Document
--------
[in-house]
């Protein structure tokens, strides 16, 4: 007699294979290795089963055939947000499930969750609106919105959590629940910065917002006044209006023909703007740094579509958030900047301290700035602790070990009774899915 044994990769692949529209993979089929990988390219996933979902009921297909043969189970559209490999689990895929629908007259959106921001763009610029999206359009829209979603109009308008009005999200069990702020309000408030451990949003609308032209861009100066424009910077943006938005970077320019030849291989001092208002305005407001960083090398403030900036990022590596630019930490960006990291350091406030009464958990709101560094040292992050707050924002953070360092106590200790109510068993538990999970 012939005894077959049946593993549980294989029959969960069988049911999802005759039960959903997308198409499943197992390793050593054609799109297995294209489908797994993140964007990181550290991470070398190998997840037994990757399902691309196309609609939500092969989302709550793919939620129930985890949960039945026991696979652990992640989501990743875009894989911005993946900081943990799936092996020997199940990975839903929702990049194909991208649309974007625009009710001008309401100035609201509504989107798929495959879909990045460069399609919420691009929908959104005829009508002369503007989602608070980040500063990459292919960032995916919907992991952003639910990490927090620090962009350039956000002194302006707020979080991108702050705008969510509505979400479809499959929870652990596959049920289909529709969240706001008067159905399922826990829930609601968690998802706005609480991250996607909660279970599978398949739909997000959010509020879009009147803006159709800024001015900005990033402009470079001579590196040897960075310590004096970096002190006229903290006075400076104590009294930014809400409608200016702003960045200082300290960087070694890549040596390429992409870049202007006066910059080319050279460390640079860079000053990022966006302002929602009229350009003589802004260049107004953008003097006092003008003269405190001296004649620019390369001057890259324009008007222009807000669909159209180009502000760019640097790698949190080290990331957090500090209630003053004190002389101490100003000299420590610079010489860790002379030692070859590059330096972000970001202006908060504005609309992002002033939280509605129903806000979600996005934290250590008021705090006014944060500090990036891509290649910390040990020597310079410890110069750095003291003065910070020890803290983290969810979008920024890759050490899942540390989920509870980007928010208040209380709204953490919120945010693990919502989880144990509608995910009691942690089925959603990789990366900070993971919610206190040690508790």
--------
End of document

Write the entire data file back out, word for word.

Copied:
[in-house]
């Protein structure tokens, strides 16, 4: 007699294979290795089963055939947000499930969750609106919105959590629940910065917002006044209006023909703007740094579509958030900047301290700035602790070990009774899915 044994990769692949529209993979089929990988390219996933979902009921297909043969189970559209490999689990895929629908007259959106921001763009610029999206359009829209979603109009308008009005999200069990702020309000408030451990949003609308032209861009100066424009910077943006938005970077320019030849291989001092208002305005407001960083090398403030900036990022590596630019930490960006990291350091406030009464958990709101560094040292992050707050924002953070360092106590200790109510068993538990999970 012939005894077959049946593993549980294989029959969960069988049911999802005759039960959903997308198409499943197992390793050593054609799109297995294209489908797994993140964007990181550290991470070398190998997840037994990757399902691309196309609609939500092969989302709550793919939620129930985890949960039945026991696979652990992640989501990743875009894989911005993946900081943990799936092996020997199940990975839903929702990049194909991208649309974007625009009710001008309401100035609201509504989107798929495959879909990045460069399609919420691009929908959104005829009508002369503007989602608070980040500063990459292919960032995916919907992991952003639910990490927090620090962009350039956000002194302006707020979080991108702050705008969510509505979400479809499959929870652990596959049920289909529709969240706001008067159905399922826990829930609601968690998802706005609480991250996607909660279970599978398949739909997000959010509020879009009147803006159709800024001015900005990033402009470079001579590196040897960075310590004096970096002190006229903290006075400076104590009294930014809400409608200016702003960045200082300290960087070694890549040596390429992409870049202007006066910059080319050279460390640079860079000053990022966006302002929602009229350009003589802004260049107004953008003097006092003008003269405190001296004649620019390369001057890259324009008007222009807000669909159209180009502000760019640097790698949190080290990331957090500090209630003053004190002389101490100003000299420590610079010489860790002379030692070859590059330096972000970001202006908060504005609309992002002033939280509605129903806000979600996005934290250590008021705090006014944060500090990036891509290649910390040990020597310079410890110069750095003291003065910070020890803290983290969810979008920024890759050490899942540390989920509870980007928010208040209380709204953490919120945010693990919502989880144990509608995910009691942690089925959603990789990366900070993971919610206190040690508790």